Friday, May 23, 2008

Hughes takes big haul: Top award, $101M deal

High-Tech Firm of Year gets contract with Calif. company

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Gazette file photo
A researcher harvests mosquitoes at Sanaria, which is developing a malaria vaccine.
Fresh off being named the Tech Council of Maryland’s High-Tech Firm of the Year, Germantown broadband satellite company Hughes Network Systems this week announced a contract valued at $100.8 million from Milpitas, Calif., satellite voice and data services provider Globalstar.

The agreement with Hughes Network, a subsidiary of Hughes Communications, will enable Globalstar to offer its clients more advanced wireless services, Globalstar CEO Jay Monroe said in a statement. New offerings could include mobile video and push-to-talk text messaging, he said.

‘‘As market leaders in the design and development of mobile satellite systems and user devices, we are excited to have been selected by Globalstar as the designer and supplier of their next-generation gateways and satellite air interface chips for the user terminals,” Pradman Kaul, Hughes chairman and CEO, said in a statement.

Also this week, Hughes announced a public offering of 2.2 million shares priced at $50 each, to help acquire a satellite or to spend for general purposes.

Hughes was honored along with other companies last week at the Tech Council’s 20th annual awards dinner at the Montgomery County Conference Center in North Bethesda.

‘‘It is indeed a special honor for Hughes to be recognized by an organization of its high-technology peers,” said Kaul, whom the Tech Council named Executive of the Year in 2006.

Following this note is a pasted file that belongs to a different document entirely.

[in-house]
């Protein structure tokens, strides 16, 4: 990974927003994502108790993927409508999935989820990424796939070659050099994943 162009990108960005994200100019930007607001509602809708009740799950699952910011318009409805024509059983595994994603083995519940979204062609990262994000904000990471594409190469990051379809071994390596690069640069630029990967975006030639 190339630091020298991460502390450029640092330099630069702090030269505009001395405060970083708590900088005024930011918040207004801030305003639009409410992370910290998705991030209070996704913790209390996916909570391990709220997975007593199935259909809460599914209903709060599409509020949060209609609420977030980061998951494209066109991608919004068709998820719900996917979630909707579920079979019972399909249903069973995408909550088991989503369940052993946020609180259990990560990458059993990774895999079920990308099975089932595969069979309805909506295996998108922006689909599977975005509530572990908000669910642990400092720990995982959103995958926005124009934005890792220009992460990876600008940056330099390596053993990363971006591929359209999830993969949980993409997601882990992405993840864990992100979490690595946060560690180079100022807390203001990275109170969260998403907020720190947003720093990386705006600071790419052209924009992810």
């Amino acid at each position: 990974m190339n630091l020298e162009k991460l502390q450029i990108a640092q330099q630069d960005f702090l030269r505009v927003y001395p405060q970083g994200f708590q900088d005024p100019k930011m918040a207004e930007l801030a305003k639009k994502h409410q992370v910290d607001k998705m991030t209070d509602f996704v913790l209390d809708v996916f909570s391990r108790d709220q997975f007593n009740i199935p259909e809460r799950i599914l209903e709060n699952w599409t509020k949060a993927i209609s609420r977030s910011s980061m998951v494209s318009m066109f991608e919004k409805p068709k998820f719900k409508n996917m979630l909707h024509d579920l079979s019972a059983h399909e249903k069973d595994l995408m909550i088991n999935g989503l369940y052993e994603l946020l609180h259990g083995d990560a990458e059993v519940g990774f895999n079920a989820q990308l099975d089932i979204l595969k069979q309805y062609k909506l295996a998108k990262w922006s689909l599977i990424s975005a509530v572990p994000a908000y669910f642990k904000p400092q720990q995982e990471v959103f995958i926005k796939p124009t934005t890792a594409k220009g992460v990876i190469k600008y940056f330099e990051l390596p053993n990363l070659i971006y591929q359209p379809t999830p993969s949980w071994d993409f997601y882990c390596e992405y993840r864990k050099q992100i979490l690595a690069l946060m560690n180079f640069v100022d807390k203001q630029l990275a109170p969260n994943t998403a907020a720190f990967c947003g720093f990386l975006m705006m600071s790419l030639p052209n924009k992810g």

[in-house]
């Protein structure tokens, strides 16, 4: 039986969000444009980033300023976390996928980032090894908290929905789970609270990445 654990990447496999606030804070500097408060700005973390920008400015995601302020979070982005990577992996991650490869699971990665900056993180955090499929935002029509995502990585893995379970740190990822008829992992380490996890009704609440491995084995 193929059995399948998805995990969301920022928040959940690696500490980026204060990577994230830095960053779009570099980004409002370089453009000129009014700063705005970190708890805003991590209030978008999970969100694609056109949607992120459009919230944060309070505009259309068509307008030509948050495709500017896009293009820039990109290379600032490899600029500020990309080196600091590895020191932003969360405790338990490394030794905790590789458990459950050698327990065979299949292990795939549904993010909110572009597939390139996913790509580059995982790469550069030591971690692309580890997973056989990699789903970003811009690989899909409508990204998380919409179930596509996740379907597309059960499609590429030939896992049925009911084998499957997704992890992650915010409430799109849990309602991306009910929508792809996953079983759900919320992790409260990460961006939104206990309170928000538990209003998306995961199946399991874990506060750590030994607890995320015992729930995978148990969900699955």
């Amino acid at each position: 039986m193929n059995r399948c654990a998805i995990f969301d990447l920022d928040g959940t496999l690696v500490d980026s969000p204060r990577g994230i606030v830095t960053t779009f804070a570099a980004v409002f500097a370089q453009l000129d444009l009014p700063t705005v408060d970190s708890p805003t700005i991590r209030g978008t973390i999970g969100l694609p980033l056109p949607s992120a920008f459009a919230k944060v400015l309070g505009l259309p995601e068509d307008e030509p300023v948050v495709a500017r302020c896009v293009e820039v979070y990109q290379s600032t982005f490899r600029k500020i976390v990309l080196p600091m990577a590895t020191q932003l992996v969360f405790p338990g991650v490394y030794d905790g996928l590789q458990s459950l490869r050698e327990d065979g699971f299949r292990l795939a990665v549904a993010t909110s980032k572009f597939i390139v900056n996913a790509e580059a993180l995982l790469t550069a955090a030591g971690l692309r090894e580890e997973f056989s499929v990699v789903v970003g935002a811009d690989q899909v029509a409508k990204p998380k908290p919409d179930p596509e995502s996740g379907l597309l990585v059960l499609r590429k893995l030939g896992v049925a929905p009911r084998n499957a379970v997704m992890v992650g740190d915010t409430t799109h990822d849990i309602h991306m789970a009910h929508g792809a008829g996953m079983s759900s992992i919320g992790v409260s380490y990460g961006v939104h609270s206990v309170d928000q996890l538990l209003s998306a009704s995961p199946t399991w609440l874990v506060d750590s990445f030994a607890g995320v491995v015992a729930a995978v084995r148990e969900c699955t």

Award criteria include innovative products and services relevant to the market; strong long-term prospects for business; market penetration and impact; and significant, measurable success, including increased revenue and profits.

This year’s dinner was attended by about 850 people, including Gov. Martin O’Malley (D). The number of companies competing for awards increased by 47 percent from last year, according to the Tech Council, which is based in Rockville.

Julie Coons, CEO of the Tech Council, thanked members for helping persuade the legislature to repeal the state’s new sales tax on computer services, which was to have taken effect this summer. O’Malley, who signed the tax into law in the fall, then signed its repeal this spring, also thanked the group.

‘‘The Tech Council of Maryland led the effort to get this tax repealed and did so by explaining how it would impact the future of Maryland,” O’Malley said in his prepared remarks. ‘‘That was visionary thinking and it made the difference.”

In addition to Hughes, suburban Maryland businesses took all the honors this year.

Sanaria of Rockville, which is developing a malaria vaccine, was named Emerging Company of the Year.

‘‘All the members of the Sanaria team go to work every day with only one goal in mind, to develop a vaccine that will prevent millions of deaths from malaria,” founder and CEO Stephen L. Hoffman said in a statement. ‘‘I am honored to accept this award on their behalf, and on behalf of our partners who have invested so much in us.”

Vanda Pharmaceuticals, also of Rockville, was named Biotechnology Firm of the Year. The company is developing drugs to treat schizophrenia, bipolar disorders, other psychiatric conditions, and sleep and mood disorders.

Steven C. Mayer, CEO of Rockville biotech CoGenesys, was named Executive of the Year. CoGenesys, acquired this year by Teva Pharmaceutical Industries Ltd. of Israel for $400 million, is working on treatments for heart failure, Crohn’s disease, psoriasis, multiple sclerosis, diabetes and rheumatoid arthritis.

Laurel information technology business Aquilent took Government Contracting Firm of the Year.